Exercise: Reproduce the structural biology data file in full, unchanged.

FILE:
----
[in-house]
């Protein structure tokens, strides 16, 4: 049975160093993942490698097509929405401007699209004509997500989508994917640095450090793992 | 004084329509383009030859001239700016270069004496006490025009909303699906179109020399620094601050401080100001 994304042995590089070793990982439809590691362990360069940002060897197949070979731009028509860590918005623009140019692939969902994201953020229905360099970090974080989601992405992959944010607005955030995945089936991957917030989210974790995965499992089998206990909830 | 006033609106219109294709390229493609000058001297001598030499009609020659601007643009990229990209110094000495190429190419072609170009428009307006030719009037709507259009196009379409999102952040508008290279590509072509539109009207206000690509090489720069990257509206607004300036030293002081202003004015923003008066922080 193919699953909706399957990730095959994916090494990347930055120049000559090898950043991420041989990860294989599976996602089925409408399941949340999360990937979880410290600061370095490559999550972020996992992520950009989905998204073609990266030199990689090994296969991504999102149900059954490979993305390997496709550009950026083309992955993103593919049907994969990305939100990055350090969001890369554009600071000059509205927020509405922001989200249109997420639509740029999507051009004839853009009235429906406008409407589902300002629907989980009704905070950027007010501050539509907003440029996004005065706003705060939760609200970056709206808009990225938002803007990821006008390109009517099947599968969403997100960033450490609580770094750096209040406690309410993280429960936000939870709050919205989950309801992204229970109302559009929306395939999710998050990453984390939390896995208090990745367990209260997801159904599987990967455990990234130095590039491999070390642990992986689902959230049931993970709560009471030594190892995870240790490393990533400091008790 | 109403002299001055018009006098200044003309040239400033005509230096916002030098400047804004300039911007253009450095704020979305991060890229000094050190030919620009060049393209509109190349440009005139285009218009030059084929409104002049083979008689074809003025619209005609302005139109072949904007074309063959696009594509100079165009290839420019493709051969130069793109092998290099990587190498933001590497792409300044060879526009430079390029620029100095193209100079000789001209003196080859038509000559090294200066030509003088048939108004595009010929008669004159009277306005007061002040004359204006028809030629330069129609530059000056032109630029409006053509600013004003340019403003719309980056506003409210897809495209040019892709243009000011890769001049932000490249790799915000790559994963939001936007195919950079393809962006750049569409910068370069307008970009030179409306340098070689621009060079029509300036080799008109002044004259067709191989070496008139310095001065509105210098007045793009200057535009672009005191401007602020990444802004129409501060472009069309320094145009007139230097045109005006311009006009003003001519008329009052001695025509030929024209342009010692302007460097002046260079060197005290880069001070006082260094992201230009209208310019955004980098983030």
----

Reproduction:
[in-house]
């Protein structure tokens, strides 16, 4: 049975160093993942490698097509929405401007699209004509997500989508994917640095450090793992 | 004084329509383009030859001239700016270069004496006490025009909303699906179109020399620094601050401080100001 994304042995590089070793990982439809590691362990360069940002060897197949070979731009028509860590918005623009140019692939969902994201953020229905360099970090974080989601992405992959944010607005955030995945089936991957917030989210974790995965499992089998206990909830 | 006033609106219109294709390229493609000058001297001598030499009609020659601007643009990229990209110094000495190429190419072609170009428009307006030719009037709507259009196009379409999102952040508008290279590509072509539109009207206000690509090489720069990257509206607004300036030293002081202003004015923003008066922080 193919699953909706399957990730095959994916090494990347930055120049000559090898950043991420041989990860294989599976996602089925409408399941949340999360990937979880410290600061370095490559999550972020996992992520950009989905998204073609990266030199990689090994296969991504999102149900059954490979993305390997496709550009950026083309992955993103593919049907994969990305939100990055350090969001890369554009600071000059509205927020509405922001989200249109997420639509740029999507051009004839853009009235429906406008409407589902300002629907989980009704905070950027007010501050539509907003440029996004005065706003705060939760609200970056709206808009990225938002803007990821006008390109009517099947599968969403997100960033450490609580770094750096209040406690309410993280429960936000939870709050919205989950309801992204229970109302559009929306395939999710998050990453984390939390896995208090990745367990209260997801159904599987990967455990990234130095590039491999070390642990992986689902959230049931993970709560009471030594190892995870240790490393990533400091008790 | 109403002299001055018009006098200044003309040239400033005509230096916002030098400047804004300039911007253009450095704020979305991060890229000094050190030919620009060049393209509109190349440009005139285009218009030059084929409104002049083979008689074809003025619209005609302005139109072949904007074309063959696009594509100079165009290839420019493709051969130069793109092998290099990587190498933001590497792409300044060879526009430079390029620029100095193209100079000789001209003196080859038509000559090294200066030509003088048939108004595009010929008669004159009277306005007061002040004359204006028809030629330069129609530059000056032109630029409006053509600013004003340019403003719309980056506003409210897809495209040019892709243009000011890769001049932000490249790799915000790559994963939001936007195919950079393809962006750049569409910068370069307008970009030179409306340098070689621009060079029509300036080799008109002044004259067709191989070496008139310095001065509105210098007045793009200057535009672009005191401007602020990444802004129409501060472009069309320094145009007139230097045109005006311009006009003003001519008329009052001695025509030929024209342009010692302007460097002046260079060197005290880069001070006082260094992201230009209208310019955004980098983030």